Another question worth examining has to do with the possible effectiveness differential between the two forms of treatment. The medication, at least from the point of view of the teachers, is more effective in treating the inattention of the children with ADHD and the academic problems associated with attention problems (learning problems and poor adaptation to school). The ability of the psycho-stimulants to produce changes in attention inside the classroom is supported by studies like the one by Rapport, Denney, Du Paul and Gardner (1994). On the other hand, in our study the psycho-pedagogical program was more effective in reducing the hyperactive and impulsive behaviors. The improvements in this area in the children who followed the intervention program in the classroom were even significantly superior to those of the group that received medication. Furthermore, in this particular aspect, the views of the parents and teachers coincided.

In summary, the psycho-pedagogical treatment and the medication, with the above-mentioned nuances, had similar levels of efficacy for reducing the essential symptoms of ADHD. These results are in line with those of other studies (Carlson, Pelham, Milich and Dixon, 1992), but they differ from those obtained in the MTA study, which showed the superiority of the stimulant medication compared to behavioral therapy (The MTA Cooperative Group, 1999). This contrast can be partially explained by the fact that the MTA behavioral management program was not as individualized and monitored as the pharmacological treatment (Carey, 2000). Finally, the inclusion of instructional management procedures, together with the behavioral and cognitive-behavioral techniques presented in the teacher training, may have been another factor that contributed, in our study, to equalizing the effects of the pharmacological and psycho-psychopedagogical interventions. In fact, many authors emphasize the importance of making modifications in the teaching-learning process of students with ADHD.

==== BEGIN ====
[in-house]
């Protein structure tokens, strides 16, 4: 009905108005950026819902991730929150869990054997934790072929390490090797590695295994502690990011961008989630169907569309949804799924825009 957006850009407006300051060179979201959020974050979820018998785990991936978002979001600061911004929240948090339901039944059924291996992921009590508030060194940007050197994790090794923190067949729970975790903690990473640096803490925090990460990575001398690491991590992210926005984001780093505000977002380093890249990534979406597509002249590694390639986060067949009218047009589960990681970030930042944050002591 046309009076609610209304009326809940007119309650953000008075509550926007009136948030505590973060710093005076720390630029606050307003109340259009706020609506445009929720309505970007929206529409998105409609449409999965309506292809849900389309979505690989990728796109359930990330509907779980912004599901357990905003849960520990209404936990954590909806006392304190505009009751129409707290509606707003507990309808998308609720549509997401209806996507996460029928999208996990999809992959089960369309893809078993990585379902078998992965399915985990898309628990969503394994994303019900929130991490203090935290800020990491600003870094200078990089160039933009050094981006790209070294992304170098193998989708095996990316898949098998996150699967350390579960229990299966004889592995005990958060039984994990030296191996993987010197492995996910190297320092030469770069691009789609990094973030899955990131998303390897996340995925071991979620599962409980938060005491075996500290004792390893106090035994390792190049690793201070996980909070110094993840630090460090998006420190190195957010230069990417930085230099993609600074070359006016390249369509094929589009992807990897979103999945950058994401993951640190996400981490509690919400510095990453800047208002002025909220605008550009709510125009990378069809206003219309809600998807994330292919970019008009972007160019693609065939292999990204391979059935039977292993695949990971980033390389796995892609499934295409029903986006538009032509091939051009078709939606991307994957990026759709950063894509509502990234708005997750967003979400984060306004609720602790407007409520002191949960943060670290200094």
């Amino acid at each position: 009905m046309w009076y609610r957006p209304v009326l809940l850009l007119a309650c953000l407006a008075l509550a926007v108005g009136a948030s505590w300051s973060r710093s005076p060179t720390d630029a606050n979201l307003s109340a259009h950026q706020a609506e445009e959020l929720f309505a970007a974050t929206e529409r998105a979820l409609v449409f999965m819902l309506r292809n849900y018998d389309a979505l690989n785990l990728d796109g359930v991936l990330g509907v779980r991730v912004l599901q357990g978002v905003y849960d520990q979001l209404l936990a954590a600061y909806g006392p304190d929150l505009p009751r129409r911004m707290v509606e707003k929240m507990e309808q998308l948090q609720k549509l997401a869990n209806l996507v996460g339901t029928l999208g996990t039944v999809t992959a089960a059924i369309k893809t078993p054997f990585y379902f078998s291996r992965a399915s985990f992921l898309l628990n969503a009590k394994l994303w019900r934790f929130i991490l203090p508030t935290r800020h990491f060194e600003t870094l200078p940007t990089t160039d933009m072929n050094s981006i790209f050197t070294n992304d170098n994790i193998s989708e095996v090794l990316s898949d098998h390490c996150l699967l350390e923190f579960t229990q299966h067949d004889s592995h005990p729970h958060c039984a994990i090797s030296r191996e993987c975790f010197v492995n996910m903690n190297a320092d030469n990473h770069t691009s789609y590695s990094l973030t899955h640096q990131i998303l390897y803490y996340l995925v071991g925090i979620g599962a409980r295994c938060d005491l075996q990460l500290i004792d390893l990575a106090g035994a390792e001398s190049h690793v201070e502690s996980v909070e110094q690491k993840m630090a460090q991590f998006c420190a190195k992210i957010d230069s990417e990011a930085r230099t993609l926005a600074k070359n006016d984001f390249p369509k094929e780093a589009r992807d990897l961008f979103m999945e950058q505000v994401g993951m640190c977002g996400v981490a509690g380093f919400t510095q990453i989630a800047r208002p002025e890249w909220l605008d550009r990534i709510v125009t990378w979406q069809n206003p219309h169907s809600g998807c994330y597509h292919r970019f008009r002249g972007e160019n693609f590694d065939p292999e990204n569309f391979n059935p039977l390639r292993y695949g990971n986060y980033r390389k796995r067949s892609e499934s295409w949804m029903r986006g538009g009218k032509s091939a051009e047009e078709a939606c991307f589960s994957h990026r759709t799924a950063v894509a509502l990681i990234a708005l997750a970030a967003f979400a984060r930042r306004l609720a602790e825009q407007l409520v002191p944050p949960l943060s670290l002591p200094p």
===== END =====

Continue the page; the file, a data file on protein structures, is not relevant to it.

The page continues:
Therefore, the present study highlights the importance of training teachers in procedures designed to manage the behavior and instruction of students with ADHD. It is a crucial topic, given that some families may be opposed to medication, and, in other cases, practical compliance problems may arise. In addition, in the opinions of the teachers themselves, even when a student is receiving psycho-stimulant medication, other methods of intervention are still necessary (Snider, Busch and Arrowood, 2003).

1 The teachers were told that one of the ends of the course was the research study.

2 The parents and teachers of the children gave their consent to have the data obtained on the evaluations used for research purposes.


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    Table 1. Means and stardard deviations on the DSM-IV, Conners and Iowa scales for each group.
                            
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    Table 2. Means and standard deviations on the school problems scale.
                            
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    Tabla 3. Means and standard deviations on the DSM-IV scale, filled out by.